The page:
WELLSBURG — Wellsburg Council on Tuesday was split again on whether to allow golf carts to be driven on certain streets and Mayor Dan Dudley again broke the tie.
But this time, Dudley voted against the measure, saying he had reviewed it and sought legal advice on it as well as public comment.
He said of the latter that he had heard “more no than yes” with some expression concerts, the carts would be used by young people to damage property.
Dudley also said he thinks the city police have enough to deal with.
The idea was suggested by 2nd District Councilor Paul Billiard, who said they were popular in residential areas of other communities and could attract new residents to the city.
A second reading of an ordinance allowing them, under certain conditions, was supported by 2nd Ward Councilman Mary Margaret Ross, 4th Ward Councilman Della Serevicz and 1st Ward Councilman Jack Kins.
4th Ward Councilman Charlie Harris, 3rd Ward Councilors Randy Fletcher and Tom Gaudio and 1st Ward Councilman Jerry Nichols voted against.
The same split vote occurred during the first reading of the ordinance on November 9. At that point, Dudley broke the tie, saying he felt it was worth considering further.
On Tuesday, Billiard expressed anger at the lack of support, calling out those who voted against “cowards.”
Dudley said he wouldn’t let himself be called others and himself.
Billiard said some council members lacked the vision to bring change to the city.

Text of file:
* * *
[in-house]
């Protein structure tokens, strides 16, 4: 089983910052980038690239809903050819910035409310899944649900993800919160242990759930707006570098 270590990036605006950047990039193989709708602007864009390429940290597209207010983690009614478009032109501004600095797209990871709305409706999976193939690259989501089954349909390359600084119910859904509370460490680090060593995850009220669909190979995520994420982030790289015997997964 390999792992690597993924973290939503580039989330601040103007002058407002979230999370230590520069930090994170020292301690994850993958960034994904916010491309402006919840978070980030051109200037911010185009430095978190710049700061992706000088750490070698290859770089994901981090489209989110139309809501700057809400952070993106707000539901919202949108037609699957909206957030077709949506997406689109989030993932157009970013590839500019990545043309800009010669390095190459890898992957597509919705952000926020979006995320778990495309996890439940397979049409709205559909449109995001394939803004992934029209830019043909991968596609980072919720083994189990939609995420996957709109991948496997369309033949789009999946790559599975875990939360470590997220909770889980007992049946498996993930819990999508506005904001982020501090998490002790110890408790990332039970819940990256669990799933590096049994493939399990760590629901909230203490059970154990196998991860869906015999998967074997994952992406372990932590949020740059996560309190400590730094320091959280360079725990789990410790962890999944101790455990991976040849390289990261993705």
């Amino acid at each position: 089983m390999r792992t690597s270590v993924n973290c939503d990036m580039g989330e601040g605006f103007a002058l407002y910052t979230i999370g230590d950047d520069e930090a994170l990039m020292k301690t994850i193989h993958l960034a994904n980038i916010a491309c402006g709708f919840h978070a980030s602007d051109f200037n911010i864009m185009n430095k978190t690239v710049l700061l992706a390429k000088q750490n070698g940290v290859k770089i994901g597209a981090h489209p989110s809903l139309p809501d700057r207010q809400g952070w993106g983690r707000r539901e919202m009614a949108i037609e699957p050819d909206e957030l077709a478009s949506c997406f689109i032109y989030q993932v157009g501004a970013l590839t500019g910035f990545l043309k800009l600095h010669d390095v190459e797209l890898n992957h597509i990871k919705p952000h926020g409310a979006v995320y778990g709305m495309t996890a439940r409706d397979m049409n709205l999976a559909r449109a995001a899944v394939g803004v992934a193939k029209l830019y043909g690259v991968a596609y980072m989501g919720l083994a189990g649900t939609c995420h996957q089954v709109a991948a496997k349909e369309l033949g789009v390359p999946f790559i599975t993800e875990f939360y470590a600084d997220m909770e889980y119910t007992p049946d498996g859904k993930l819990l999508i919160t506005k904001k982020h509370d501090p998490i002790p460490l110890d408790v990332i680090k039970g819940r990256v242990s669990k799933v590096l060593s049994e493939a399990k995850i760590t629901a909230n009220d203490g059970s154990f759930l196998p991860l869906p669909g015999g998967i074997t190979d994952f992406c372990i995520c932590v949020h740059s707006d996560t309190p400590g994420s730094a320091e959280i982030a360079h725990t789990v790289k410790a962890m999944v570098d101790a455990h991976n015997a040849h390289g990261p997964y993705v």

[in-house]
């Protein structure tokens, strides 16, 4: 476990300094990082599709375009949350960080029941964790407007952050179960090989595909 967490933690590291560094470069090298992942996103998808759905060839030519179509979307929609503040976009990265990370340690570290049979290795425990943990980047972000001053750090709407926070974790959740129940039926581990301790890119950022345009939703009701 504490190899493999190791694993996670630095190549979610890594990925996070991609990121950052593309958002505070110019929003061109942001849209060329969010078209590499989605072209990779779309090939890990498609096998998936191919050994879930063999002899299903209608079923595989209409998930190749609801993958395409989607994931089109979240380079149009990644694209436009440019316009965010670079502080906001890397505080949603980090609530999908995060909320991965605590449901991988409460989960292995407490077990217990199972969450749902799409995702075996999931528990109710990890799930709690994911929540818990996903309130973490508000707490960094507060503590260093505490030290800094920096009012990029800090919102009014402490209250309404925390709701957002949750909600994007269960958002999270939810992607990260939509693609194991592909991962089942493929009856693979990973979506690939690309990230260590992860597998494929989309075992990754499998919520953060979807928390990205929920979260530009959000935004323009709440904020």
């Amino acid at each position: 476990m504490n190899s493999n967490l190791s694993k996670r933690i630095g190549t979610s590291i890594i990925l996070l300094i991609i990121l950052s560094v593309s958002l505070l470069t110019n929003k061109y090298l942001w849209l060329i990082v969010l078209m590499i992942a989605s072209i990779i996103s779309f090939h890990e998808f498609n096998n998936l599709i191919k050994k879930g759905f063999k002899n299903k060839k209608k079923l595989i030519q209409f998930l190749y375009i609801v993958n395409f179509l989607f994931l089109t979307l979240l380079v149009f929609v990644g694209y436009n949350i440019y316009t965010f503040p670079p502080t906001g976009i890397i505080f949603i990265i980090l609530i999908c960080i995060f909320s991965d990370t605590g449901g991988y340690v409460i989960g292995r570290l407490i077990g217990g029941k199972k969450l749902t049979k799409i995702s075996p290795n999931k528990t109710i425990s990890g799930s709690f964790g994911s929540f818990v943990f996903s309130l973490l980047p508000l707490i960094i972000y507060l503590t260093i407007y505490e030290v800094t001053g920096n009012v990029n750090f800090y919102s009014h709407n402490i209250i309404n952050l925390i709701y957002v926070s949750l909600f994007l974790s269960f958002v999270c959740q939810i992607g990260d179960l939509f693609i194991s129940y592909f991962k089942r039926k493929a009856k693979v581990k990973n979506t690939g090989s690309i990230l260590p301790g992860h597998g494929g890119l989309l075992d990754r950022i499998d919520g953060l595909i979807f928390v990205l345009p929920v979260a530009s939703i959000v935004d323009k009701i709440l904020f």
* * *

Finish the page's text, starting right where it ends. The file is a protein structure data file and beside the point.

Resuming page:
“For me, that’s why we stagnate in the city”, he said before leaving the meeting.
If the ordinance had been approved, the carts could not be driven on streets with a speed limit higher than 25, although they could be used to cross National Highway 2.
Their owners would have been required to register them annually with the city, while showing proof of liability insurance, and would be issued a license and sticker for their carts.
City attorney Ryan Weld said for the second reading that he added wording identifying the chief of police or a designated person responsible for inspecting vehicles.
In other business, the council accepted a $71,691 bid from Grae-Con Construction to replace the steps leading to City Hall.
Plans call for a set of steps with railings to extend directly from the entrance to the town square below and a V-shaped disabled accessible ramp to be added on the east side of the gates.
Last year, the council approved the installation of a handicapped accessible electronic folding door.
Fletcher lobbied for the offer to be accepted, saying the deterioration under the concrete steps would eventually cause them to collapse and someone would be injured.
He noted that council had approved the design for the new steps in May 2020 and agreed to solicit bids for them in August of that year, but the city had not received bids.
When this happened, City Manager Steve Maguschak sought a contractor for the project more directly.
Also on Tuesday, Maguschak announced that an ad for a grant writer for the city had attracted two applicants. He asked council to review the process by which it will select the person who will serve the city as an independent contractor.
Alex Weld, a member of the city’s urban redevelopment authority, had suggested the move as a way to seek federal funds for infrastructure improvements.
Plans have also been made for monthly council committee meetings to be held on January 4 starting at 6 p.m. The meeting was moved from December 21 due to the holidays.